Kenneth Macrae.


Orpheus’ lute it warbled well,1
Over hill and over dell,2
Making trees with pleasure dance,3
Steeping rocks in love’s fond trance ;4
And the lays of mighty Pan5
Stopped the river as it ran6
His reed-pipe calmed the bubbles,7
And soothed the wild bees’ troubles ;8
Paganini’s violin spoke,9
E’en when half its strings were broke ;—10
But music’s own soul enchanted lay11
In the pibroch pipes of Kenneth Macrae.12


On the banks of sweet Lochawe13
First the light of day he saw,—14
Fitting home for Nature’s child,15
’Midst the mountains bleak and wild ;16
High into the balmy air17
Cruachan rears his forehead bare,18
While beneath the Awe, sweet stream,19
Glances onward like a dream ;20
While Orion’s bright beams burn21
Like a halo round Kilchurn ;—22
There, careless, he whiled youth’s summer day23
Amidst the heather, young Kenneth Macrae.24


And the music of the dell25
Into Kenneth’s soul deep fell ;26
And the beauties of the glen,27
And the tales of valiant men,28
And the glories of the dead,29
And the valour of days fled,30
Sank into his soul, and then,31
On his pipes they lived again.32
Brighter far than gay cascade,33
Sweeter far than mountain maid,—34
Like a sweet dream of heaven, they say,35
Were the pibroch pipes of Kenneth Macrae.36


High up on the mountain-side,37
Where rushed torrents in their pride,38
There amidst the tufted heather,39
There in fair and stormy weather,40
Ever o’er his chieftain’s sheep41
Kenneth would his vigil keep ;42
And his pipes, so wild and shrill,43
Echoed o’er the lonely hill,—44
The wild cat paused upon her spring,45
The blackcock hovered on the wing ;46
And the linnet hushed his song, they say,47
To list to the pipes of Kenneth Macrae.48


At a wedding or a fair49
Kenneth and his pipes were there,50
With their music wondrous sweet,51
That made hearts forget to beat :52
Playing pibrochs, warlike strains,53
Nerving arms for battle plains ;54
Playing love’s soft lullaby,55
Leaving but a yearning sigh ;56
Playing coronachs sad and low,57
Till each heart was bathed in woe ;—58
For hope and anguish and love, they say,59
Were born of the pipes of Kenneth Macrae.60


But like death-knell from afar61
Tidings came of opening war ;62
News was spread through every glen63
The country wanted fighting men64
Brave men bred among the heather,65
Who would fight and die together,66
Who the Highland kilt would wear,67
And the Highland claymore bear.68
Tempted from their native land,69
By the beck of glory’s hand,70
Many a brave fellow went, they say,71
And foremost of all was Kenneth Macrae.72


Where before war’s hand blood-red,73
Fair peace shrieked and wildly fled,74
While the world with bated breath,75
Watched Crimea’s vale of death,76
High above the deaf’ning roar,77
From the plains that reeked with gore,78
Upward to the trembling sky,79
Rose the bagpipes’ music high ;—80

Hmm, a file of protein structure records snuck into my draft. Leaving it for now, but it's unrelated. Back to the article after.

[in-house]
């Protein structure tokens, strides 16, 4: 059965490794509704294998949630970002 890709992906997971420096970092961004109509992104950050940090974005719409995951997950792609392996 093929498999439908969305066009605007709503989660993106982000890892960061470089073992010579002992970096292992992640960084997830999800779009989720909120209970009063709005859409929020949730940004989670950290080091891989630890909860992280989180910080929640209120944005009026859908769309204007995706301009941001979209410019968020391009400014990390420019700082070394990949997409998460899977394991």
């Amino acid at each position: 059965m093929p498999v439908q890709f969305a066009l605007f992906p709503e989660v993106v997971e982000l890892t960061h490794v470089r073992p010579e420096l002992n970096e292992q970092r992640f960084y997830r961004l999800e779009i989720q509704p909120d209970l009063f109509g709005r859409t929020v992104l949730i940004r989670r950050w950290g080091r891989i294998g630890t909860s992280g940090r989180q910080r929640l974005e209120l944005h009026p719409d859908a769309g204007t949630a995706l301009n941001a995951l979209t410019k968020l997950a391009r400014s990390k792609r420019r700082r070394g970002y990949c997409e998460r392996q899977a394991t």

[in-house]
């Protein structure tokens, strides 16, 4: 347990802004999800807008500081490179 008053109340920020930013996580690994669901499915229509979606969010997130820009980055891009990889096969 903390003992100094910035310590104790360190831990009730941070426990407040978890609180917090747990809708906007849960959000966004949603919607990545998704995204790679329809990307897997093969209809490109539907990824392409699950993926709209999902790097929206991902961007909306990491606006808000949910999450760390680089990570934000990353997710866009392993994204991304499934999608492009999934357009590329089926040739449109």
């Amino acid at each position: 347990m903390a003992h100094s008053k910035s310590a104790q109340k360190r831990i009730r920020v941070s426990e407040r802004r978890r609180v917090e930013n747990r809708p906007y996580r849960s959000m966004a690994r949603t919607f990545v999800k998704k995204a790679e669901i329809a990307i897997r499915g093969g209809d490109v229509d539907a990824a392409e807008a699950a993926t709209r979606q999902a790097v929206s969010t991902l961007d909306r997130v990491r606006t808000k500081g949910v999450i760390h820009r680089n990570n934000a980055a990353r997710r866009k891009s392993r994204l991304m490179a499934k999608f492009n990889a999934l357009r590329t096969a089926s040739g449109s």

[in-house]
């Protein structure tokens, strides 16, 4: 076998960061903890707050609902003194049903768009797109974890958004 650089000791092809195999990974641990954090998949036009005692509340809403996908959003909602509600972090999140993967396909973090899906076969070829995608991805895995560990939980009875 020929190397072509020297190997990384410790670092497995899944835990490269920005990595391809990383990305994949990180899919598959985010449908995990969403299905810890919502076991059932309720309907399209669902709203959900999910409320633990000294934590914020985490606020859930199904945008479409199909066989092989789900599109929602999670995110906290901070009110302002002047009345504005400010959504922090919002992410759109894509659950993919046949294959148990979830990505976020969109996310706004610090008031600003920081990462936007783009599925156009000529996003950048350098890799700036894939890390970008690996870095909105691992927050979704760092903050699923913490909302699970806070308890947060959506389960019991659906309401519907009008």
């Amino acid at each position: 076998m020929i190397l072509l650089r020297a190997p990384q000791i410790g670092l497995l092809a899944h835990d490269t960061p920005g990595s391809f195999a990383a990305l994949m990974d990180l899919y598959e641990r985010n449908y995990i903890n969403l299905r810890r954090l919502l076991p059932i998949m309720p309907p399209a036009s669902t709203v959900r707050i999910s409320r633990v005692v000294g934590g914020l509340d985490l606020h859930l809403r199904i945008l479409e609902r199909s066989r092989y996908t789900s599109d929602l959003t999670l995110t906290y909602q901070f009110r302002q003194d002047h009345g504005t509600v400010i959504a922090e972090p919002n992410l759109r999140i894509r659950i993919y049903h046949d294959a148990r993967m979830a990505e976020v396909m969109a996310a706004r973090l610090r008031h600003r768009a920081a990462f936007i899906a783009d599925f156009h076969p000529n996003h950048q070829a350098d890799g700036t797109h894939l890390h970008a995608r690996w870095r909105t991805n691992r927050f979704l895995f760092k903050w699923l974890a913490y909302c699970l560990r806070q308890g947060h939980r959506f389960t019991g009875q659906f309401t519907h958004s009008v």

Standing there, death’s shadow ‘neath,81
Cool as if on his native heath,82
Playing his pibrochs so wild, they say,83
Cheering his comrades, brave Kenneth Macrae.84


He inspired the Ninety-third,85
As they ne’er before were stirred ;86
Nerved that thin red line of steel,87
Till the shattered foemen reel ;88
At his music, fierce and high,89
Scotchmen deemed it gain to die.90
High above the cannon’s peal,91
And the deaf’ning clash of steel,92
Pointing out the path of duty,93
With a weird unearthly beauty,94
Clear and undaunted that awful day,95
Rose the pibroch pipes of Kenneth Macrae.96


When the drooping wings of night97
Gathered o’er the ghastly sight98
When the dreadful fight was done,99
And the victory was won ;100
Where, upon the gory plain,101
Stiffened lay the gallant slain,102
’Midst the dead did Kenneth go,103
Alone with mournful step and slow ;104
And the coronach’s sad wail105
Trembled on the weeping gale,—106
O’er many a comrade dead, they say,107
Wept the pibroch pipes of Kenneth Macrae.108


But when the dark wreath had passed109
That o’er Inkerman was cast,110
And the vail of darkness fell111
O’er the host who fought so well ;112
While the night hours slowly crept,113
And fierce battle weary slept,114
There amidst the trenches red,115
They found fearless Kenneth dead :116
In his hand clasped his claymore,117
Slung behind his pipes he bore ;118
There, cold and pale and lifeless, he lay,119
And his pipes were still, brave Kenneth Macrae.120


Never more in Awe’s sweet glen,121
Will his pipes be heard again ;122
No more will his music shrill123
Echo o’er the lonely hill :124
He has passed through death’s cold river,125
And his voice is still for ever.126
Never more on battle-field127
He his bold claymore will wield ;128
He will never rise again129
From that blood-red battle plain ;—130
But the like will never be heard, they say,131
To the pibroch pipes of Kenneth Macrae.132